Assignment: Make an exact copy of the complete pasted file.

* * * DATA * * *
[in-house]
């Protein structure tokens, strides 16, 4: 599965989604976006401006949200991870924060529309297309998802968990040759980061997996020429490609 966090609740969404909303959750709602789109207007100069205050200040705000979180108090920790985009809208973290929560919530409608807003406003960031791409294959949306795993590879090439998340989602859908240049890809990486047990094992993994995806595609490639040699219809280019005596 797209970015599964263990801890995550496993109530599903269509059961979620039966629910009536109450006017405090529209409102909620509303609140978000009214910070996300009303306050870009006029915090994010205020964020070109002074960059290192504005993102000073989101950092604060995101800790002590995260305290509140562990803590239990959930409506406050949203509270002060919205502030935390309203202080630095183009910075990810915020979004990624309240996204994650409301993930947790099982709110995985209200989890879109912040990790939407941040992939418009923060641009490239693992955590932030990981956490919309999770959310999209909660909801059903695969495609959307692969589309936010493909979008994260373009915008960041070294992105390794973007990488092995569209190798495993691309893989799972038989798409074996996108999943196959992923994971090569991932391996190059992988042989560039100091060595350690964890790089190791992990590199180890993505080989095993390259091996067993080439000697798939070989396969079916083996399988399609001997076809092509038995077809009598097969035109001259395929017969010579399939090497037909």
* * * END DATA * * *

[in-house]
């Protein structure tokens, strides 16, 4: 599965989604976006401006949200991870924060529309297309998802968990040759980061997996020429490609 966090609740969404909303959750709602789109207007100069205050200040705000979180108090920790985009809208973290929560919530409608807003406003960031791409294959949306795993590879090439998340989602859908240049890809990486047990094992993994995806595609490639040699219809280019005596 797209970015599964263990801890995550496993109530599903269509059961979620039966629910009536109450006017405090529209409102909620509303609140978000009214910070996300009303306050870009006029915090994010205020964020070109002074960059290192504005993102000073989101950092604060995101800790002590995260305290509140562990803590239990959930409506406050949203509270002060919205502030935390309203202080630095183009910075990810915020979004990624309240996204994650409301993930947790099982709110995985209200989890879109912040990790939407941040992939418009923060641009490239693992955590932030990981956490919309999770959310999209909660909801059903695969495609959307692969589309936010493909979008994260373009915008960041070294992105390794973007990488092995569209190798495993691309893989799972038989798409074996996108999943196959992923994971090569991932391996190059992988042989560039100091060595350690964890790089190791992990590199180890993505080989095993390259091996067993080439000697798939070989396969079916083996399988399609001997076809092509038995077809009598097969035109001259395929017969010579399939090497037909």